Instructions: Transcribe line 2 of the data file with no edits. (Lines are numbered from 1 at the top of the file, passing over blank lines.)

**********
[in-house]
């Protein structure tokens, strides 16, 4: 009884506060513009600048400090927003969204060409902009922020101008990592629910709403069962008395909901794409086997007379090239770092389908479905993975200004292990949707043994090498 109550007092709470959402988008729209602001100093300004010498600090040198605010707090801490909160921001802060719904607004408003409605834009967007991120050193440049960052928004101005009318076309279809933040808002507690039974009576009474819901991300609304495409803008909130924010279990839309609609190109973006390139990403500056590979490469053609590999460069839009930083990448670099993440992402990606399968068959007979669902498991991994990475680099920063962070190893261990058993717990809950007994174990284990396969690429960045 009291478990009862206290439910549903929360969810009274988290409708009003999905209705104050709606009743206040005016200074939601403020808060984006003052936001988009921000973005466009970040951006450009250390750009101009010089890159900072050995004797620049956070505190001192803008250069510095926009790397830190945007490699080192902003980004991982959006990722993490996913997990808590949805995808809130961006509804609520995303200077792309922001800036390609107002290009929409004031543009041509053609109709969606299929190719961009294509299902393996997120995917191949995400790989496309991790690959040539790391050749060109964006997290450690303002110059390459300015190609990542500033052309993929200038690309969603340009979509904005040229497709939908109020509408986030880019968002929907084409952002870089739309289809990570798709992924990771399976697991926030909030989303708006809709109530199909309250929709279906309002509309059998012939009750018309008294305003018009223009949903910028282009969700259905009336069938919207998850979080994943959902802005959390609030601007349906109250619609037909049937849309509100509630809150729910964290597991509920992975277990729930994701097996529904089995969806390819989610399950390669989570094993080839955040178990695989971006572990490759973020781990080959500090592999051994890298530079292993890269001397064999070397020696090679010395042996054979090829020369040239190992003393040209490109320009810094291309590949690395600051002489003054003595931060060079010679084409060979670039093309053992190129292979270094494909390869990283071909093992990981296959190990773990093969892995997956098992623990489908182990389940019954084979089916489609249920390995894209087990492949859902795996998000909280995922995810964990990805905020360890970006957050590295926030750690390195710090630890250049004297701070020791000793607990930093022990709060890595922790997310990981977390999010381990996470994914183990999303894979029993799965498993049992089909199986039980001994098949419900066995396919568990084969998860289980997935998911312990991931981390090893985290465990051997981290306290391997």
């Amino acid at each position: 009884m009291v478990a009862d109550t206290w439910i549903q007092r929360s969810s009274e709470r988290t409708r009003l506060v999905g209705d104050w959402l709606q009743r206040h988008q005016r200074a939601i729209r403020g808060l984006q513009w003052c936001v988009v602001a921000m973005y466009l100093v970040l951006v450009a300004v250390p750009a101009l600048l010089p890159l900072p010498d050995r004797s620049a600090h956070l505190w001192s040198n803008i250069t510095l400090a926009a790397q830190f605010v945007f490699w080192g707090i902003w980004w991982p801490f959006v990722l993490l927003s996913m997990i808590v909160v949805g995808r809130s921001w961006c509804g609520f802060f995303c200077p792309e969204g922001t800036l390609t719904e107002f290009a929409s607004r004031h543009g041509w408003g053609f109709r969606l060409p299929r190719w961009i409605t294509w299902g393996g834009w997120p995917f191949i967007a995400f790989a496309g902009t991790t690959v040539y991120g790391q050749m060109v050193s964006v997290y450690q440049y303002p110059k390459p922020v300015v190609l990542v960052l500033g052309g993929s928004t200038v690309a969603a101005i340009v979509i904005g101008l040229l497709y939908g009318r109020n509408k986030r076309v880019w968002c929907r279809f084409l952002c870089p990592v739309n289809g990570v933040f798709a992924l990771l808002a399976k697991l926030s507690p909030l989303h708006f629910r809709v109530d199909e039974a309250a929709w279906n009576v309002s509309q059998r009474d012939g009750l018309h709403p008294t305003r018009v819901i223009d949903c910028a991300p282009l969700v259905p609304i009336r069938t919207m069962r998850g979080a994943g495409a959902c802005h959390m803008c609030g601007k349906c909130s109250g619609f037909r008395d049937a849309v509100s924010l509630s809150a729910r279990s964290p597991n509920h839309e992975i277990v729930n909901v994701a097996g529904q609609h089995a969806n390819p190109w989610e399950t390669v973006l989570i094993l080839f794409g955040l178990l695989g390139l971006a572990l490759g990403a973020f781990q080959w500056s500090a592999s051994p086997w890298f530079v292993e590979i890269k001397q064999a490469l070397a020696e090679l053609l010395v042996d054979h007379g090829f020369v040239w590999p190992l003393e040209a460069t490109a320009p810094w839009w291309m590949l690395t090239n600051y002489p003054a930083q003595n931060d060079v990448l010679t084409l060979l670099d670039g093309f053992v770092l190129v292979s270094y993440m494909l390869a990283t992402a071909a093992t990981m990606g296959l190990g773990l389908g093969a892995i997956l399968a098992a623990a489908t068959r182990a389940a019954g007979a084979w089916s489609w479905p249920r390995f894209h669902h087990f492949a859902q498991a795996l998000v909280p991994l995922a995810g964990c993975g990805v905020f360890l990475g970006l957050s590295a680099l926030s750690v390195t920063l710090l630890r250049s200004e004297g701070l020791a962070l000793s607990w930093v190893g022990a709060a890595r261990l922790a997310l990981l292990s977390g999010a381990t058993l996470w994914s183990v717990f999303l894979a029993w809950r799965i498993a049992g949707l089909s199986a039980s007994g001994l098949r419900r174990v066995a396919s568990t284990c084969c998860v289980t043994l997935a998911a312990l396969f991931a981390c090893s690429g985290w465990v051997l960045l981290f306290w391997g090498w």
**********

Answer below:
């Protein structure tokens, strides 16, 4: 009884506060513009600048400090927003969204060409902009922020101008990592629910709403069962008395909901794409086997007379090239770092389908479905993975200004292990949707043994090498 109550007092709470959402988008729209602001100093300004010498600090040198605010707090801490909160921001802060719904607004408003409605834009967007991120050193440049960052928004101005009318076309279809933040808002507690039974009576009474819901991300609304495409803008909130924010279990839309609609190109973006390139990403500056590979490469053609590999460069839009930083990448670099993440992402990606399968068959007979669902498991991994990475680099920063962070190893261990058993717990809950007994174990284990396969690429960045 009291478990009862206290439910549903929360969810009274988290409708009003999905209705104050709606009743206040005016200074939601403020808060984006003052936001988009921000973005466009970040951006450009250390750009101009010089890159900072050995004797620049956070505190001192803008250069510095926009790397830190945007490699080192902003980004991982959006990722993490996913997990808590949805995808809130961006509804609520995303200077792309922001800036390609107002290009929409004031543009041509053609109709969606299929190719961009294509299902393996997120995917191949995400790989496309991790690959040539790391050749060109964006997290450690303002110059390459300015190609990542500033052309993929200038690309969603340009979509904005040229497709939908109020509408986030880019968002929907084409952002870089739309289809990570798709992924990771399976697991926030909030989303708006809709109530199909309250929709279906309002509309059998012939009750018309008294305003018009223009949903910028282009969700259905009336069938919207998850979080994943959902802005959390609030601007349906109250619609037909049937849309509100509630809150729910964290597991509920992975277990729930994701097996529904089995969806390819989610399950390669989570094993080839955040178990695989971006572990490759973020781990080959500090592999051994890298530079292993890269001397064999070397020696090679010395042996054979090829020369040239190992003393040209490109320009810094291309590949690395600051002489003054003595931060060079010679084409060979670039093309053992190129292979270094494909390869990283071909093992990981296959190990773990093969892995997956098992623990489908182990389940019954084979089916489609249920390995894209087990492949859902795996998000909280995922995810964990990805905020360890970006957050590295926030750690390195710090630890250049004297701070020791000793607990930093022990709060890595922790997310990981977390999010381990996470994914183990999303894979029993799965498993049992089909199986039980001994098949419900066995396919568990084969998860289980997935998911312990991931981390090893985290465990051997981290306290391997």